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# Discrete Mathematics Lecture

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### Discrete Mathematics Lecture

1. 1. DISCRETE MATHEMATICS
2. 2. LOGIC
3. 3. All Mathematicians wear sandals Anyone who wears sandals is an algebraist Therefore, all mathematicians are algebraist
4. 4. LOGIC <ul><li>Is the study of reasoning </li></ul><ul><li>Specifically concerned with whether reasoning is correct. </li></ul><ul><li>Focuses on the relationship among statements as opposed to the content of any particular statement. </li></ul>
5. 5. Propositions <ul><li>Typically expressed as a declarative sentence </li></ul><ul><li>Basic building blocks of any theory of logic </li></ul><ul><li>Represented by lowercase letters such as </li></ul><ul><li>p, q and r. </li></ul>
6. 6. Connectives <ul><li>Used to combine propositions </li></ul>
7. 7. Kinds Of Connectives <ul><li>CONJUCTION – denoted by </li></ul><ul><li>(read as “p and q”) </li></ul><ul><li>DISJUNCTION – denoted by </li></ul><ul><li>( read as “p or q” ) </li></ul><ul><li>NEGATION -- denoted by </li></ul><ul><li>(read as “not p”) </li></ul>
8. 8. Kinds Of Connectives <ul><li>CONDITIONAL STATEMENT </li></ul><ul><ul><ul><ul><li>denoted by p  q </li></ul></ul></ul></ul><ul><li>(read as If p, then q.) </li></ul>
9. 9. Truth Table Of A Proposition <ul><li>Made up of individual proposition ... , lists all possible combinations of truth values for .... .T denotes true and F denotes false for such combination lists of the truth value of p . </li></ul>
10. 10. CONJUCTION p q T T T T F F F T F F F F
11. 11. DISJUNCTION p q T T T T F T F T T F F F
12. 12. NEGATION p -p q -q T F T F
13. 13. IF-THEN STATEMENTS <ul><ul><li>The most commonly used connectives. </li></ul></ul><ul><ul><li>It also known as conditional statements or implications. </li></ul></ul>
14. 14. IF-THEN STATEMENTS <ul><ul><li>It consist of the following: </li></ul></ul><ul><ul><ul><ul><ul><li>Premise – the “if” part </li></ul></ul></ul></ul></ul><ul><ul><ul><ul><ul><li>Conclusion – the “then” part </li></ul></ul></ul></ul></ul><ul><ul><li>Represented by the following: </li></ul></ul><ul><ul><ul><ul><ul><li>If p, then q </li></ul></ul></ul></ul></ul><ul><ul><ul><ul><ul><li>p -> q </li></ul></ul></ul></ul></ul><ul><ul><li>Where p and q are the premise and conclusion respectively. </li></ul></ul>
15. 15. IF-THEN STATEMENT <ul><ul><li>Example: </li></ul></ul><ul><ul><li>If one angle of a triangle is a right triangle , then the other two angles of the triangle are acute angles. </li></ul></ul>premise conclusion
16. 16. IF-THEN STATEMENT <ul><ul><li>Example: </li></ul></ul><ul><ul><li>If one angle of a triangle is a right angle , then the other two angles of the triangle are acute angles. </li></ul></ul>p q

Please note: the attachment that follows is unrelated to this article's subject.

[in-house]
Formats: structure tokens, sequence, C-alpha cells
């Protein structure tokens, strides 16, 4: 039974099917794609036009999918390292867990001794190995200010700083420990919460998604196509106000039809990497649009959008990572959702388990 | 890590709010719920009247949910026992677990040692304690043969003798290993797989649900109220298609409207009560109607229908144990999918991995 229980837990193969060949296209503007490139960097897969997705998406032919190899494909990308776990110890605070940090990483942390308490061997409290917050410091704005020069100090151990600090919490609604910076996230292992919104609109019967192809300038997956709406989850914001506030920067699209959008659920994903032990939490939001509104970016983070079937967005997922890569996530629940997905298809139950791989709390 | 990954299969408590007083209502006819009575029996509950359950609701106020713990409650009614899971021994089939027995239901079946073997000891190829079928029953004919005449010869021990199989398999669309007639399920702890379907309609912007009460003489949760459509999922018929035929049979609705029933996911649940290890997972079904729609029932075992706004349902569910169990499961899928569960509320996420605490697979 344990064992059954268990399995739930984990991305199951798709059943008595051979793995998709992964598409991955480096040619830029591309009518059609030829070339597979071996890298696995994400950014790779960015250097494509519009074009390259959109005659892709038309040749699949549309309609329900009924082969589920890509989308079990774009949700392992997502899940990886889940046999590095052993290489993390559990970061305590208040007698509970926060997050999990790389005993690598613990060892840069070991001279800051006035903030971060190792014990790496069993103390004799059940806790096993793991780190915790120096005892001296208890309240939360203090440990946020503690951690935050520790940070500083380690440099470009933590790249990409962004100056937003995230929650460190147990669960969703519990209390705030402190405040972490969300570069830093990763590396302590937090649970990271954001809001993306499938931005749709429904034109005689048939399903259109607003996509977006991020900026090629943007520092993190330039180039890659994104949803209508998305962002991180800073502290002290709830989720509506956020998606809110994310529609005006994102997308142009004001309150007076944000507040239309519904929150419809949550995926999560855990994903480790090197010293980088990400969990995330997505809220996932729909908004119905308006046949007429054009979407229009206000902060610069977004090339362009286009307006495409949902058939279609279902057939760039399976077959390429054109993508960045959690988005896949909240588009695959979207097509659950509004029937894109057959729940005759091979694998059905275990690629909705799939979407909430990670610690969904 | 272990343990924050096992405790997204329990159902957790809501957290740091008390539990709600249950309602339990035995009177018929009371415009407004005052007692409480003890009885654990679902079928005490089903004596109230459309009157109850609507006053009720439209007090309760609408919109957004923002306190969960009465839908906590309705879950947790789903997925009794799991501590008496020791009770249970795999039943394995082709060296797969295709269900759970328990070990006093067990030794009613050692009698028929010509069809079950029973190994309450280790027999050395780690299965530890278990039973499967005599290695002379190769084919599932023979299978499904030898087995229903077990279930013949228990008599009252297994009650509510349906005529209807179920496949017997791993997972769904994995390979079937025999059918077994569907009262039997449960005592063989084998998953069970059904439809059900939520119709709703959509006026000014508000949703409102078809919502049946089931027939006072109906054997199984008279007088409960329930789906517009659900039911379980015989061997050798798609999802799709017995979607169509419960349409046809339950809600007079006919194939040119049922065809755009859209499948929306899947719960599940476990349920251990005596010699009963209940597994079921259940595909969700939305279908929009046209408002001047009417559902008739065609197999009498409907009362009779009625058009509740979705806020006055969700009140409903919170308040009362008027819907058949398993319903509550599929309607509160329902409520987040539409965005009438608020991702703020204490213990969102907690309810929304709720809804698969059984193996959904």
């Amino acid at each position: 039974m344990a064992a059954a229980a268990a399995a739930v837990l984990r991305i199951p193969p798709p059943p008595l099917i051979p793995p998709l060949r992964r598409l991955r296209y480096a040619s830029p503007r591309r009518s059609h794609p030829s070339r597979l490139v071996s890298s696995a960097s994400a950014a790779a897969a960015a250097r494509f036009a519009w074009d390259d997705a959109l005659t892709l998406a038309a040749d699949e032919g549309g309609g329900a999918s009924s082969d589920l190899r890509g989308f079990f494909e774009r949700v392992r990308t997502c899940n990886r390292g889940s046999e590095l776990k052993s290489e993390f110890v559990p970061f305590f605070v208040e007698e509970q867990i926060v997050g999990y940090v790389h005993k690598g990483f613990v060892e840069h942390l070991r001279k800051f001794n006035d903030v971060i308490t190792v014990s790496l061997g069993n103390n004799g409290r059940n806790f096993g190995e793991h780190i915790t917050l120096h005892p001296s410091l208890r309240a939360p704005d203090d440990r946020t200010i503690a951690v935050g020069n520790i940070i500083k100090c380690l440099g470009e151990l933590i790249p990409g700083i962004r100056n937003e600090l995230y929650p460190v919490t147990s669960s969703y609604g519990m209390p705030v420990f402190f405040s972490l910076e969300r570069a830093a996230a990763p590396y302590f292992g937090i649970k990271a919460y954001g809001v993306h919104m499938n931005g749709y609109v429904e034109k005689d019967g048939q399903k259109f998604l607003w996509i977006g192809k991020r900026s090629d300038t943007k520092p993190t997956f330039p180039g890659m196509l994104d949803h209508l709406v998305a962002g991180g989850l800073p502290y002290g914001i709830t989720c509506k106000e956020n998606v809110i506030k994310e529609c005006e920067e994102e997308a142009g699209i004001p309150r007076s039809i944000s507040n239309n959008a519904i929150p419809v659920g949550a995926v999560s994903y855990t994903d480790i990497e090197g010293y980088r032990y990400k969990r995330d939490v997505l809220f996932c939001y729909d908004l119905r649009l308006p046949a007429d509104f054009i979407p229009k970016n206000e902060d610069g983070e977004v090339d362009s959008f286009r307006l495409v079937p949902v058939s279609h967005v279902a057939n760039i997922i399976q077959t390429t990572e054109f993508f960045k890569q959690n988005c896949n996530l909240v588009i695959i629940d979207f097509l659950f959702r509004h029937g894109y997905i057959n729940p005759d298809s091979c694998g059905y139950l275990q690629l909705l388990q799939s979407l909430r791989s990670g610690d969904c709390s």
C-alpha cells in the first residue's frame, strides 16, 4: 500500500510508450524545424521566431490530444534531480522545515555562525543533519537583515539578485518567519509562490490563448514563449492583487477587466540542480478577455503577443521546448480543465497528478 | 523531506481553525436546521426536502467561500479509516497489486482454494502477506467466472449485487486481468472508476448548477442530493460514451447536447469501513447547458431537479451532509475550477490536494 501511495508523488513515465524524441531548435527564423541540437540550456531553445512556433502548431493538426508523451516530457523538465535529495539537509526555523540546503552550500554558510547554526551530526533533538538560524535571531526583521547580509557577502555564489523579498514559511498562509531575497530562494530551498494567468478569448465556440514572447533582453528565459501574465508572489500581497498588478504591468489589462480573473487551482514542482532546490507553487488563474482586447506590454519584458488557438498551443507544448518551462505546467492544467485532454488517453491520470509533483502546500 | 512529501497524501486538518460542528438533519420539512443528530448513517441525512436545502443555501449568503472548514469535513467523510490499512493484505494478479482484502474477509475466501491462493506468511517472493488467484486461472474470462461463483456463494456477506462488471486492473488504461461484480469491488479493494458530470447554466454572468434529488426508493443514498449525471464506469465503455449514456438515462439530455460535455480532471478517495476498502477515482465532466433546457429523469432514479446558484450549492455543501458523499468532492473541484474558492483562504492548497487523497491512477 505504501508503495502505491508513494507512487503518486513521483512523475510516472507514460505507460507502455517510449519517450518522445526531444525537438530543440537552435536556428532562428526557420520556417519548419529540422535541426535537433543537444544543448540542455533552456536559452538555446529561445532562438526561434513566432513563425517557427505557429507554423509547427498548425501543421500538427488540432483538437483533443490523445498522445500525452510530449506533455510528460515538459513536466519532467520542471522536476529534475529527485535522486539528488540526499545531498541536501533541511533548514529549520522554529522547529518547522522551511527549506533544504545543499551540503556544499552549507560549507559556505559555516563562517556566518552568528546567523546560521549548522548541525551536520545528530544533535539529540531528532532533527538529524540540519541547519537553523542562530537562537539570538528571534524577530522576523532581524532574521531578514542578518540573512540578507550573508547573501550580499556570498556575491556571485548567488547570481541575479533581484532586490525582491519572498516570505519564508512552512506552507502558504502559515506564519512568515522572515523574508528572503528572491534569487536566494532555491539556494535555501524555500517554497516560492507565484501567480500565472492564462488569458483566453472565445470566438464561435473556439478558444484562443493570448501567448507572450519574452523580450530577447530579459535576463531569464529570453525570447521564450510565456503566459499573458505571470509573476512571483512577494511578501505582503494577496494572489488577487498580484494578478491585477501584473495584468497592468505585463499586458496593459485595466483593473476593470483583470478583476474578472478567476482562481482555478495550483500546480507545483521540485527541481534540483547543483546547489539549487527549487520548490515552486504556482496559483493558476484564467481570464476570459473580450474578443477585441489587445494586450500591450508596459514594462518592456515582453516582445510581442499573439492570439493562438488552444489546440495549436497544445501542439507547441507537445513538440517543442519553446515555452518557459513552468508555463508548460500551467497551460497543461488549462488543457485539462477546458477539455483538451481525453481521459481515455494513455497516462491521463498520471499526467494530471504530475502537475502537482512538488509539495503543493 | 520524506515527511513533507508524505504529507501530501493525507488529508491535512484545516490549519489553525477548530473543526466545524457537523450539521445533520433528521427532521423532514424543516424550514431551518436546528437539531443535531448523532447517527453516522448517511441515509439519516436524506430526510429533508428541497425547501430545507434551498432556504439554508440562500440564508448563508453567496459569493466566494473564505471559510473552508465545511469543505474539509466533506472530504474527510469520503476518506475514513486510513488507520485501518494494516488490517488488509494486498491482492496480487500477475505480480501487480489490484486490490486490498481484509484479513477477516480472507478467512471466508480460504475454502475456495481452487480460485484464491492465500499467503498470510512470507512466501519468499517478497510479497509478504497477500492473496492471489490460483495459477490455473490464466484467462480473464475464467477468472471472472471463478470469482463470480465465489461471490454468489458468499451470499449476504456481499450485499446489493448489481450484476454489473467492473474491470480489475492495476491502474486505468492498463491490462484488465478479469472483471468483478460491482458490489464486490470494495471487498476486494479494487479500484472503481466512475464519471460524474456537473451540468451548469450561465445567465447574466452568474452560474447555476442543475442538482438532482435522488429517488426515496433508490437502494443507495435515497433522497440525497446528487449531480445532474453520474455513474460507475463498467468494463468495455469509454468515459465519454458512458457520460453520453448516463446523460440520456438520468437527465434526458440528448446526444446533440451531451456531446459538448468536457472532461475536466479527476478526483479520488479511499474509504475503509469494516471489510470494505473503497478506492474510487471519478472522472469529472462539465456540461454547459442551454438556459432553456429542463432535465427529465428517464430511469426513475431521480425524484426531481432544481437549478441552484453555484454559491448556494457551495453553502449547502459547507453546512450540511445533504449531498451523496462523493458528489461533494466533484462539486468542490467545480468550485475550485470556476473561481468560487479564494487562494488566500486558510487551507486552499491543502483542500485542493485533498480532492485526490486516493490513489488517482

17. 17. IF-THEN STATEMENTS <ul><li>it can only be false when the premise is true but the conclusion is false. </li></ul>
18. 18. If
19. 19. If <ul><li>If a picture paints a thousand words </li></ul><ul><li>Then why can't I paint you? </li></ul><ul><li>The words will never show </li></ul><ul><li>For you I've come to know. </li></ul><ul><li>If a face could launch a thousand ships </li></ul><ul><li>Then where am I to go? </li></ul><ul><li>There's no one home but you </li></ul><ul><li>And now you've left me too. </li></ul>
20. 20. <ul><li>And when my love for life is running dry </li></ul><ul><li>You come and pour yourself on me </li></ul><ul><li>If a man could be two places at one time </li></ul><ul><li>I'd be with you. </li></ul><ul><li>Tomorrow and today </li></ul><ul><li>Beside you all the way </li></ul><ul><li>If the world should stop revolving </li></ul><ul><li>Spinning slowly down to die. </li></ul>
21. 21. <ul><li>I'd spend the end with you </li></ul><ul><li>And when the world was through... </li></ul><ul><li>Then one by one, the stars would all go out. </li></ul><ul><li>Then you and I, would simply fly away. </li></ul>
22. 22. CONDITIONAL STATEMENT p q p  q T T T T F F F T T F F T
23. 23. BICONDITIONAL STATEMENT <ul><li>It is denoted by : </li></ul><ul><ul><li>read as “p if and only if q” </li></ul></ul>
24. 24. BICONDITIONAL STATEMENT p q T T T T F F F T F F F T
25. 25. Example: <ul><ul><li>p: Today is Monday. </li></ul></ul><ul><ul><li>q: it is raining. </li></ul></ul><ul><ul><li>CONJUNCTION </li></ul></ul><ul><ul><li>DISJUNCTION </li></ul></ul><ul><ul><li>NEGATION </li></ul></ul><ul><ul><li>CONDITIONAL STATEMENT </li></ul></ul><ul><ul><li>BICONDITIONAL STATEMENT </li></ul></ul>
26. 26. CONJUNCTION <ul><ul><li>p: Today is Monday. </li></ul></ul><ul><ul><li>q: it is raining. </li></ul></ul><ul><ul><li>Today is Monday AND it is raining. </li></ul></ul>
27. 27. DISJUNCTION <ul><ul><li>p: Today is Monday. </li></ul></ul><ul><ul><li>q: it is raining. </li></ul></ul><ul><ul><li>Today is Monday OR it is raining. </li></ul></ul>
28. 28. NEGATION <ul><ul><li>p: Today is Monday. </li></ul></ul><ul><ul><li>q: it is raining. </li></ul></ul><ul><ul><li>-p: Today is NOT Monday. </li></ul></ul><ul><ul><li>-q: It is NOT raining. </li></ul></ul>
29. 29. CONDITIONAL STATEMENT <ul><ul><li>p: Today is Monday. </li></ul></ul><ul><ul><li>q: it is raining. </li></ul></ul><ul><li>p  q </li></ul><ul><ul><li>IF today is Monday, THEN it is raining. </li></ul></ul>
30. 30. BI CONDITIONAL STATEMENT <ul><ul><li>p: Today is Monday. </li></ul></ul><ul><ul><li>q: it is raining. </li></ul></ul><ul><ul><li>Today is Monday IF AND ONLY IF it is raining. </li></ul></ul>